Avicennia germinans

Black Mangrove

Avicenniaceae

Plant Specifics

Form:Tree
Life Span:Long-lived perennial
Flower Color:White
Fruit Color:Green
Phenology:Evergreen
Noted for:Hurricane wind resistance

Landscaping

Recommended Uses:Valued as a shoreline stabilization plant. Can also be used for screening.
Propagation:Seed, but more often by propagule, which form while still attached to the mother plant.
Availability:Native nurseries
Light: Full Sun
Moisture Tolerance:
always floodedextremely dry
 (Aquatic ----- to ----- Aquatic)
Moisture Tolerance: Aquatic ----- to ----- Aquatic
Salt Water Flooding Tolerance:Tolerant of frequent or regular inundation (usually areas with tidal inundation)
Salt Spray/ Salty Soil Tolerance:High. Can tolerate significant and ongoing amounts of salty wind and salt spray without injury.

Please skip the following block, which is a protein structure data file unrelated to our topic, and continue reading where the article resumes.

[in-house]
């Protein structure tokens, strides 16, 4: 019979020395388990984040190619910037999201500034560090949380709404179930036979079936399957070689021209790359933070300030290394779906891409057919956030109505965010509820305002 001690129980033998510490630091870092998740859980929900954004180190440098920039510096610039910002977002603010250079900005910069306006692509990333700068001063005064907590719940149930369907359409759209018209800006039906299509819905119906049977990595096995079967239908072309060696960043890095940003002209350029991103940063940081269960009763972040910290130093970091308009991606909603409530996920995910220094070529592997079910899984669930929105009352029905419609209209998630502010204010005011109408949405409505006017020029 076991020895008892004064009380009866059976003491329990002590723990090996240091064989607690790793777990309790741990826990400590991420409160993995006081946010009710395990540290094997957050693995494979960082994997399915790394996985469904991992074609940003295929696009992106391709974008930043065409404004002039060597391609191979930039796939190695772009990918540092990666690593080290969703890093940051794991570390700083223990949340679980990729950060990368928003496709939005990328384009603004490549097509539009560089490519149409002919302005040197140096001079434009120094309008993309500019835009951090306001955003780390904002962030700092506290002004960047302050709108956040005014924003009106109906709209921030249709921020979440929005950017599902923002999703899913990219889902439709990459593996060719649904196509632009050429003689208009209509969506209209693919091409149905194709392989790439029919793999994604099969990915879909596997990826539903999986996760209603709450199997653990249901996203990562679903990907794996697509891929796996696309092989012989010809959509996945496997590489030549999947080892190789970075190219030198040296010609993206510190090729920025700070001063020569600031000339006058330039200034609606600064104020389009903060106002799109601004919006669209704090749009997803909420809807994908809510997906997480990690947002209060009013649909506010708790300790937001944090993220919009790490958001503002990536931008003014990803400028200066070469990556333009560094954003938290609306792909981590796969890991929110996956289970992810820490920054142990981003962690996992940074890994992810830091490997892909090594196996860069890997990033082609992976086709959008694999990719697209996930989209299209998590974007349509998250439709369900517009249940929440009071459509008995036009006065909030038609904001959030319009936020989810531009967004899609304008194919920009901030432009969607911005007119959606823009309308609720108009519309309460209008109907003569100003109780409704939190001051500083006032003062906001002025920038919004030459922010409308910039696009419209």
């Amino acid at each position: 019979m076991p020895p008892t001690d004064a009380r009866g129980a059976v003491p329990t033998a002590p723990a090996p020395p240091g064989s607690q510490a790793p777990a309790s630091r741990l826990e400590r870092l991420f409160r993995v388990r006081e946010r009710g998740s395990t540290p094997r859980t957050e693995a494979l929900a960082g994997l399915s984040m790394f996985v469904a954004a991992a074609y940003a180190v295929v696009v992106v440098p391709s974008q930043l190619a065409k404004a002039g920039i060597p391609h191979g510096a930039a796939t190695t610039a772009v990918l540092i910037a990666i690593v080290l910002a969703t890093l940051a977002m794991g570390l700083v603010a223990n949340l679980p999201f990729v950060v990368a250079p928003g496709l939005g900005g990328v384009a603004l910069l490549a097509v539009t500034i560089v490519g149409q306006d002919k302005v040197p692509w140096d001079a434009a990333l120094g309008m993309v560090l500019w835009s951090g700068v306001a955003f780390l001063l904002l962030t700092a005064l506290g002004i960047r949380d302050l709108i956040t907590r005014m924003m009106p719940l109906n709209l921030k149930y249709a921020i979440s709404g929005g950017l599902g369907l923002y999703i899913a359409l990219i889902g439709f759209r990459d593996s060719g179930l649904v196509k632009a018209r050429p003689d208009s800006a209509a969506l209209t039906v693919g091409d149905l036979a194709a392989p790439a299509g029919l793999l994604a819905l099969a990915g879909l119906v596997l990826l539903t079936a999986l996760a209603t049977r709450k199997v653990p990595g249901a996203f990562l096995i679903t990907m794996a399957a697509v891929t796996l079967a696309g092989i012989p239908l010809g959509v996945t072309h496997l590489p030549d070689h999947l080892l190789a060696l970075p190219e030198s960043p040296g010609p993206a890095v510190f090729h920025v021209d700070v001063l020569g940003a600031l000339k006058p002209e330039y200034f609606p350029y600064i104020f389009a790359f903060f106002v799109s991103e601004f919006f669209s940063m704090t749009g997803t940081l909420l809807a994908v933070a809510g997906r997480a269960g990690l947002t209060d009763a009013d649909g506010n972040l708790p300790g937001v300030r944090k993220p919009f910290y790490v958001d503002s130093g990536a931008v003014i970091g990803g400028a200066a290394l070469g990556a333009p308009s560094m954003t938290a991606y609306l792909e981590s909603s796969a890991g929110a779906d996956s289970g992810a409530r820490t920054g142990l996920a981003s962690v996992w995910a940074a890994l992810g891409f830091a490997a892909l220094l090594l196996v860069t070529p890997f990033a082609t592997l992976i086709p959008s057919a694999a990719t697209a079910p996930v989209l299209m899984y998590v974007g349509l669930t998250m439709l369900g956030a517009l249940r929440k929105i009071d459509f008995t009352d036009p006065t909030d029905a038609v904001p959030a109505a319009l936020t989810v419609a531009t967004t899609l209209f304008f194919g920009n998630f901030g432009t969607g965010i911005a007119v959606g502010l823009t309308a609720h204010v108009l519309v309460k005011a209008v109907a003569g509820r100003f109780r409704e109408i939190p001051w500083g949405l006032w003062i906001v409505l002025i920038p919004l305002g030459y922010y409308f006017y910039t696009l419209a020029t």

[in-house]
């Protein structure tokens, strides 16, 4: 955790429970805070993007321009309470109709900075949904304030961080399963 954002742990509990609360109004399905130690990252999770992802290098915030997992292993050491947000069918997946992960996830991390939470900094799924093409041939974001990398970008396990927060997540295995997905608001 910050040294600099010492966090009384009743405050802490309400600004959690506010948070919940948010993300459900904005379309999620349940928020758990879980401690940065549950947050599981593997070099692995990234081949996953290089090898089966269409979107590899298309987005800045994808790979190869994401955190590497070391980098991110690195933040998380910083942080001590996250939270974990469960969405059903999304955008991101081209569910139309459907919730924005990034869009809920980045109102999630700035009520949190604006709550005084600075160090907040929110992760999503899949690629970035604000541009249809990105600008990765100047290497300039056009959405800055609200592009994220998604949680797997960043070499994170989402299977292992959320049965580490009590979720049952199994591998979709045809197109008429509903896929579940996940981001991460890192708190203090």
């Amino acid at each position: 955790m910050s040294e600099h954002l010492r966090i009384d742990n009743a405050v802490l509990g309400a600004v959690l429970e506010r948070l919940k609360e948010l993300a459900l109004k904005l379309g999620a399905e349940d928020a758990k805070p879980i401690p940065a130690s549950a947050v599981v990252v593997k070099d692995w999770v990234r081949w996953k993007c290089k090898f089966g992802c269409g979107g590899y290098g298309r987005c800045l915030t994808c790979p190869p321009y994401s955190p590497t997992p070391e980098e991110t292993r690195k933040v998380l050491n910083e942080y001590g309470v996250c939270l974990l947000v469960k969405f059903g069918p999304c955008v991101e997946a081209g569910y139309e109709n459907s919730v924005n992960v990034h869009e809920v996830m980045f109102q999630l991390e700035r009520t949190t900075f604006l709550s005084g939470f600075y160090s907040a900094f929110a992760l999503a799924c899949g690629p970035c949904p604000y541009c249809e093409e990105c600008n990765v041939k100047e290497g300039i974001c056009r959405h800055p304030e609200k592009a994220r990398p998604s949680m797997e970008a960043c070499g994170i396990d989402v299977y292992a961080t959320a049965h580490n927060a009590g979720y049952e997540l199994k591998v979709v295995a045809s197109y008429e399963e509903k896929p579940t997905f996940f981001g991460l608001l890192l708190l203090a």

Soil or other substrate:Sand
Soil pH:

Ecology

Wildlife:

Provides good cover for birds and other wildlife. 

Insects:
   

Larval host for mangrove buckeye (Junonia evarete) butterfly. Nectar plant for a variety of pollinators including the great southern white (Ascia monuste) butterfly.  Nectar used by butterflies.  Pollinated by bees, wasps, and flies. (Landry, 2013).

Native Habitats:Coastal mangrove wetlands, usually somewhat upland of the red mangrove(Rhizophora mangle) when found together.

Distribution and Planting Zones

Natural Range in Florida
USDA Zones

Suitable to grow in:
10A 10B 11 9A 9B 

USDA zones are based on minimum winter temperatures

Comments

General Comments:

The common name black mangrove is a reference to the color of the trunk and heartwood. The plant excretes salt from its leaves, an adaptation to a saline environment. Pneumataphores rise above the substrate and make this an important plant for coastline erosion prevention. This is a protected plant and you may not trim back or gather propagules without permission.